New York Times Portraits of Grief
Far from Manhattan's twin towers, far from just about anywhere, she would stretch out on the floor by a wood fire, with three cats and tea and a James Taylor album going. There, in the village of Marstons Mills on Cape Cod, Barbara Jean Arestegui could collect herself, after her three days on duty as a flight attendant for American Airlines.
Bobbi Arestegui, 38, an attendant for 13 years, knew one thing well: how to relax.
On the Cape, she gathered the strength that made her the usual choice to handle any problem passenger. Ms. Arestegui, at a disarming 5-foot-3, could sit next to an overwrought traveler and listen for hours.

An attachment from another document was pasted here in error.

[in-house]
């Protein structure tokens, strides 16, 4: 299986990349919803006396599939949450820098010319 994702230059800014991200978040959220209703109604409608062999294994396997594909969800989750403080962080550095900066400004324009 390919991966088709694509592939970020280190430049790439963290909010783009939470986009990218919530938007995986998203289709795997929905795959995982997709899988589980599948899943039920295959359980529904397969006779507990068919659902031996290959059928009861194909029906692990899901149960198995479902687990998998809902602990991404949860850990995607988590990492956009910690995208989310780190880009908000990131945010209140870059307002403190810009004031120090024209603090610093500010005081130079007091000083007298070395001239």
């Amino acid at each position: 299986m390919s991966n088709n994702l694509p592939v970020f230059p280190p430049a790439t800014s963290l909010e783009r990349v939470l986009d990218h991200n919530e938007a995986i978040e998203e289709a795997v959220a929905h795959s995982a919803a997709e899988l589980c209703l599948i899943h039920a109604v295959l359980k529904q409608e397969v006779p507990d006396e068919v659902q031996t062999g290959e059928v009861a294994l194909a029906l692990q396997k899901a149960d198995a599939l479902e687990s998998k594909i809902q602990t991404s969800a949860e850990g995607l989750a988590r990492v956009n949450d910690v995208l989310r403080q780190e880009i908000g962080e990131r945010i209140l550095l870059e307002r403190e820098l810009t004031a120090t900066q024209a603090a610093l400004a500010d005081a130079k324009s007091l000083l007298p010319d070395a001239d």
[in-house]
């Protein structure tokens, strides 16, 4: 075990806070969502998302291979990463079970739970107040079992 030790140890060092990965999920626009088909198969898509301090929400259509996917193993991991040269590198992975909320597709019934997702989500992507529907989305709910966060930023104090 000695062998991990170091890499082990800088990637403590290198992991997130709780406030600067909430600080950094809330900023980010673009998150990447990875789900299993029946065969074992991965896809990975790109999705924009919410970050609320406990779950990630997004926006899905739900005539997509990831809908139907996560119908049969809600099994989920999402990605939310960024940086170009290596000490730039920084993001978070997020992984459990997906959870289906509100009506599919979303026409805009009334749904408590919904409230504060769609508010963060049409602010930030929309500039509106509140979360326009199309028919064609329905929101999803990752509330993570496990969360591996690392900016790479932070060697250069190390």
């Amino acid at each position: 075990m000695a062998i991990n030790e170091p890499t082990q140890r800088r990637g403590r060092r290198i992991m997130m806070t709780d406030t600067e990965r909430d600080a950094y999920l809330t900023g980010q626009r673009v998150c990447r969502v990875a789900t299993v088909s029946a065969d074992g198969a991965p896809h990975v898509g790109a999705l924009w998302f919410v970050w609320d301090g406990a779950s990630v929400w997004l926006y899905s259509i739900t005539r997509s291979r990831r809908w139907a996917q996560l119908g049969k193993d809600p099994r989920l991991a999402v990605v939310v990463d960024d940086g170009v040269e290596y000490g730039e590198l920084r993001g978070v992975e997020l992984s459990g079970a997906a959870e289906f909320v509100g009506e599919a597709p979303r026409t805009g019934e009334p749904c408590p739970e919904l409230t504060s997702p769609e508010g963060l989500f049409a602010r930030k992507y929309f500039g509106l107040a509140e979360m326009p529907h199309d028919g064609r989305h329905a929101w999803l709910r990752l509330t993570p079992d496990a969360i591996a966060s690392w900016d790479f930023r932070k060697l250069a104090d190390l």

On Sept. 11, she was up and out of the house at 3:30 a.m. to be ready to attend to the passengers on Flight 11. In Boston, she reported in at 6:30 for the departure from Logan International Airport. Flight 11 took off right on time, at 7:59.
Later that week, her longtime companion, Wayne Nichols, found among her things a folder she had kept hidden, filled with notes from passengers over the years. One, on the back of a receipt and dated Aug. 13, said simply, "Thanks for the service."